World Bulletin / News Desk
Supply and demand in the oil market are close to matching up, the IEA said Thursday, as landmark OPEC-led production cuts are mitigated by rising US supply and slipping worldwide demand growth.
But oil at above $50 a barrel has, in turn, attracted higher-cost producers in the United States back to the market, and frantic American drilling will push non-OPEC supply to surprisingly high levels throughout the year, the IEA predicted.
"Although the oil market will likely tighten throughout the year, overall non-OPEC production, not just in the US, will soon be on the rise again," it said in the report.
At the end of November, the Organization of Petroleum Exporting Countries (OPEC) agreed to cut output by 1.2 million barrels per day (mb/d) from January 1, initially for a period of six months.
Then in December, non-OPEC producers led by Russia agreed to cut their own output to 558,000 barrels per day.
The aim was to reduce a glut in global oil supply that had depressed prices.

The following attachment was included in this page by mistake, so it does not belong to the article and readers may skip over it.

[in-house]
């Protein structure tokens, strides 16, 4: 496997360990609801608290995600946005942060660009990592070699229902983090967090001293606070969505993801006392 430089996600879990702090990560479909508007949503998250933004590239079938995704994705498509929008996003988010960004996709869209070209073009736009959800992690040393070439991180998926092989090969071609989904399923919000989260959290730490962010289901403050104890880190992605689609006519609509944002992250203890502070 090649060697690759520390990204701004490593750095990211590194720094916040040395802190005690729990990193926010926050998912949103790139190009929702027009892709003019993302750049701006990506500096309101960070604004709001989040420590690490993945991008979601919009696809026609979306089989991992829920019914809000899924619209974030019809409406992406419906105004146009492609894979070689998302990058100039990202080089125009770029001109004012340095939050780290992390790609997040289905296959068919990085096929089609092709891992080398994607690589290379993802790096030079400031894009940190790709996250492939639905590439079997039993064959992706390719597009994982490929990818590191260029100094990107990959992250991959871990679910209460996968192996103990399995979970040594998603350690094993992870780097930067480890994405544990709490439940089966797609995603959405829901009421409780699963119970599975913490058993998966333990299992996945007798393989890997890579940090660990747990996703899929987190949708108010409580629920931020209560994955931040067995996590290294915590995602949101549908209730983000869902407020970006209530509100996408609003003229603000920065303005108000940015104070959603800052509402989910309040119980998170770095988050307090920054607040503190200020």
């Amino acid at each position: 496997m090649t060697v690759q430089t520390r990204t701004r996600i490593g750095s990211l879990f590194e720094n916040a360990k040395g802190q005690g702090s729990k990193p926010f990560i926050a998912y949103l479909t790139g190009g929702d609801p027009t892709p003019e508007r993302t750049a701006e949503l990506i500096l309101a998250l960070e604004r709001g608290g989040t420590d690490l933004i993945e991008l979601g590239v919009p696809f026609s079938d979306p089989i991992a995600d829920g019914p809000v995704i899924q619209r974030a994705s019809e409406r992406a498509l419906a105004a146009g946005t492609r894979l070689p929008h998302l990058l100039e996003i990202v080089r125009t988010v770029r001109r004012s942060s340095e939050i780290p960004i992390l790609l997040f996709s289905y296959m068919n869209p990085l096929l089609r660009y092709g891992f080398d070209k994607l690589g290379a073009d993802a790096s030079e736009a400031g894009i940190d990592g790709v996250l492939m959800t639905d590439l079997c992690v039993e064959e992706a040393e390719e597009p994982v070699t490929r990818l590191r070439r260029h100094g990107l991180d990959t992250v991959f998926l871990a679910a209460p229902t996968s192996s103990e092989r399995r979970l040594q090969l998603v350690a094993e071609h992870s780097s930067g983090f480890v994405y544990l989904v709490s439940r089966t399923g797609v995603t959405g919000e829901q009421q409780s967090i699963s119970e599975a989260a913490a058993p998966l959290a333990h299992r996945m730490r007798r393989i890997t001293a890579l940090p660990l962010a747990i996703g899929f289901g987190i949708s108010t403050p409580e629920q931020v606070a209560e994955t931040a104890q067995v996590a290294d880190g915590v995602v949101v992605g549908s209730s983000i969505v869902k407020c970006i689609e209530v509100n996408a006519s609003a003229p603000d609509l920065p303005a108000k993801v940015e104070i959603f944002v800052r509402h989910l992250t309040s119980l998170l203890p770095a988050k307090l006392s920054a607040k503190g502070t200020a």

Reports this week said that OPEC kingpin Saudi Arabia is pushing the cartel's producers to extend the agreement by another six months at their meeting in May.
The IEA made no prediction about such a likelihood, but said that a consequence of OPEC "hypothetically" renewing the deal would be to support prices more, and give further encouragement to US shale oil producers.
This means that non-OPEC oil production will soon be on the rise again.
"Even after taking into account production cut pledges from the eleven non-OPEC countries, unplanned outages in Canada as well as in the North Sea, we expect (non-OPEC) production will grow again on a year-on-year basis by May," the report said.
Meanwhile on the demand side, the IEA revised down its estimates for the worldwide thirst for oil, meaning there will be more oil available than previously thought.
"New data shows weaker-than-expected growth in a number of countries including Russia, India, several Middle Eastern countries, Korea and the US, where demand has stalled in recent months," it said.
Demand growth for 2017 is now expected to be 1.3 million barrels per day, down from the IEA's previous forecast of 1.4 million.
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The US supply increase is expected to come as the Organization for Petroleum Exporting Countries, dominated by oil giant Saudi Arabia, works with Russia to slash output after prices for crude plummeted to around $30 per barrel in 2016 from over $100 two years earlier.
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